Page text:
U.S. Vehicles' Fuel Economy Progress on Track, EPA and DOT Announce
The National Program was developed jointly by the EPA and DOT, in coordination with CARB. It applies to passenger cars and light-duty trucks through model year 2025 and requires manufacturers to improve average fuel efficiency and reduce average greenhouse gas emissions over time.
DOT, EPA, and the California Air Resource Board issued a draft Technical Assessment Report on July 18, part of a mid-term evaluation of the National Program for greenhouse gas emissions and fuel economy standards for light-duty cars and trucks, and covering model years 2022-2025. It shows that automotive manufacturers' innovations will be able to meet the 2022-2025 standards, and that the standards can be achieved by relying mainly on advanced gasoline vehicles at similar or even lower cost than anticipated in 2012.
"Today's draft report shows that automakers are developing far more technologies to improve fuel economy and reduce greenhouse gas emissions, at similar or lower costs, than we thought possible just a few years ago. And they are adopting these fuel-saving technologies into their fleets even faster than anticipated," said Janet McCabe, acting assistant administrator for EPA's Office of Air and Radiation. "This is simply great news for consumers, manufacturers, workers, and the climate."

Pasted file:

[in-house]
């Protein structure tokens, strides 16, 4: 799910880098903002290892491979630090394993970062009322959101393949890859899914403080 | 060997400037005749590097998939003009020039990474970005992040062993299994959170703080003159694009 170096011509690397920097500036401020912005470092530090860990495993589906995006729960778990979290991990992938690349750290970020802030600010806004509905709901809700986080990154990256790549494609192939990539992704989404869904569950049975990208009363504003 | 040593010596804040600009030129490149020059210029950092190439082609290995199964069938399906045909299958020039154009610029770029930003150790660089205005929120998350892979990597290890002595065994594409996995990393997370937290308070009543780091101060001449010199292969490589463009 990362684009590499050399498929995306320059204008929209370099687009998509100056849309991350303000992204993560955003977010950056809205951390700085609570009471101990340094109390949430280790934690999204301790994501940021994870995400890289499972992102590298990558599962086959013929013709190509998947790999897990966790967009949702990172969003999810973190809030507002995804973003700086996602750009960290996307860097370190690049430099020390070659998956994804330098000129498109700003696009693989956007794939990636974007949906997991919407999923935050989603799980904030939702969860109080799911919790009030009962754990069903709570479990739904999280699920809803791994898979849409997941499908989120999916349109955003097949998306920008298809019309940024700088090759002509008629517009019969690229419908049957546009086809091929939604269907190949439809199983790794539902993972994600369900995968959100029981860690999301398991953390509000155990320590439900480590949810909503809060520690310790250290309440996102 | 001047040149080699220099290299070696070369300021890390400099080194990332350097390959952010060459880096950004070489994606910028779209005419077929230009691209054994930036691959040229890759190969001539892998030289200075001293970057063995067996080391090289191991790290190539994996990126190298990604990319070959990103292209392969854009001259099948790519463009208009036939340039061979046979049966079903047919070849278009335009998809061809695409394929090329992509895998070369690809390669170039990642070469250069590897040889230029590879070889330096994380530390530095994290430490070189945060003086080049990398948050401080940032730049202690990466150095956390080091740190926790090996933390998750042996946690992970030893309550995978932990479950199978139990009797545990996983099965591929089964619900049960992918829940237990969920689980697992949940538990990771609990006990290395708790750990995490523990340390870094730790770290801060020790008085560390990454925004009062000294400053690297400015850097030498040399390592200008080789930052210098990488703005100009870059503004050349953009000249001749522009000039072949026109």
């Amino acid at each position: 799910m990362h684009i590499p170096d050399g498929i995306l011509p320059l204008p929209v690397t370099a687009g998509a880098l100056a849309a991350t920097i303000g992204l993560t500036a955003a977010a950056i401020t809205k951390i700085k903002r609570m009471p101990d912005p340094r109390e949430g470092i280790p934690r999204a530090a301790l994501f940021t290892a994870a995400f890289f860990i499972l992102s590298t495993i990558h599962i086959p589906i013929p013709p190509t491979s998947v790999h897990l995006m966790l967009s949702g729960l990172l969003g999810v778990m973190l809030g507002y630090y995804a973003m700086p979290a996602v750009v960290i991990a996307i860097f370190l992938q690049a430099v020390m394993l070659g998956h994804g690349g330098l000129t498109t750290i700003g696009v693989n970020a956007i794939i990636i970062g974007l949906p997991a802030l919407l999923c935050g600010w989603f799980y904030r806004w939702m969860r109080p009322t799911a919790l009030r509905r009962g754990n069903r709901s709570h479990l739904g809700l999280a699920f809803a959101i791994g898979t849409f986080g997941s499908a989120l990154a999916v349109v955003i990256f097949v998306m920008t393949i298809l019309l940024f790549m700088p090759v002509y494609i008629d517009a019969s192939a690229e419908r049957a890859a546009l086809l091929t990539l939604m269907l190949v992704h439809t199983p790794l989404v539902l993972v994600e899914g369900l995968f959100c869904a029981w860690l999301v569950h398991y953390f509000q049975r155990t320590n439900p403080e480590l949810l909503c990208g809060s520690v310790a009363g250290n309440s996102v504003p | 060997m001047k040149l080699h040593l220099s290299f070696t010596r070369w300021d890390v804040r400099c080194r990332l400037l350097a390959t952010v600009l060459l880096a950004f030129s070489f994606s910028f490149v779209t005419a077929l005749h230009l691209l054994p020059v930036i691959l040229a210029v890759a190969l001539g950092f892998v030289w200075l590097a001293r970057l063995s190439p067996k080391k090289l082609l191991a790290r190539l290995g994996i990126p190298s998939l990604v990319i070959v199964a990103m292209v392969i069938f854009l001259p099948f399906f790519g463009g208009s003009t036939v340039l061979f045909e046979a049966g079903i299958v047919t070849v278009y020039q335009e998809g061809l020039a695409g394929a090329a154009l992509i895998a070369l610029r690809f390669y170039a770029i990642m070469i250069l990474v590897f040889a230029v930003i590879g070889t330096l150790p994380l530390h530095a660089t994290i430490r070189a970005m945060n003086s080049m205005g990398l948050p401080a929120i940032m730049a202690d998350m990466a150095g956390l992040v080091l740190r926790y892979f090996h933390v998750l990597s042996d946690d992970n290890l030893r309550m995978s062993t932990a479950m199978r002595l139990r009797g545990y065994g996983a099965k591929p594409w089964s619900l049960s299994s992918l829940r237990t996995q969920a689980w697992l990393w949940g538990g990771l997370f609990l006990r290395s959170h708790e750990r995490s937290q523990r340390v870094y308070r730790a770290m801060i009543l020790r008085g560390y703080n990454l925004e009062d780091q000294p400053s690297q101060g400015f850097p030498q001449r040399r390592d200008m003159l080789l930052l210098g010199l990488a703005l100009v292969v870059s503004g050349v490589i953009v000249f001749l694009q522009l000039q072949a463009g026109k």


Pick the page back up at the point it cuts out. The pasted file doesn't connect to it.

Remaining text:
"Automakers have already implemented new technologies that are saving American drivers money and cut national fuel consumption and carbon emissions today," said National Highway Traffic Safety Administrator Dr. Mark Rosekind. "The draft report supports that the administration's fuel economy program can continue to incentivize innovation and reduce fuel consumption while also ensuring that consumers can continue to choose the vehicles they want to drive. The agencies welcome public comments to assist the agencies' analysis and decision making."
The National Program was developed jointly by the EPA and DOT, in coordination with CARB. It applies to passenger cars and light-duty trucks through model year 2025 and requires manufacturers to improve average fuel efficiency and reduce average greenhouse gas emissions over time. "After almost four years of close collaboration on the draft Technical Assessment Report with our federal partners, the conclusions are clear: Costs are lower for many technologies than we originally thought, market uptake is strong, and expected consumer benefits remain high," said CARB Chair Mary D. Nichols.
The draft report is the first of several steps the agencies will take as part of assessing the standards for new vehicles in the 2022-2025 model years.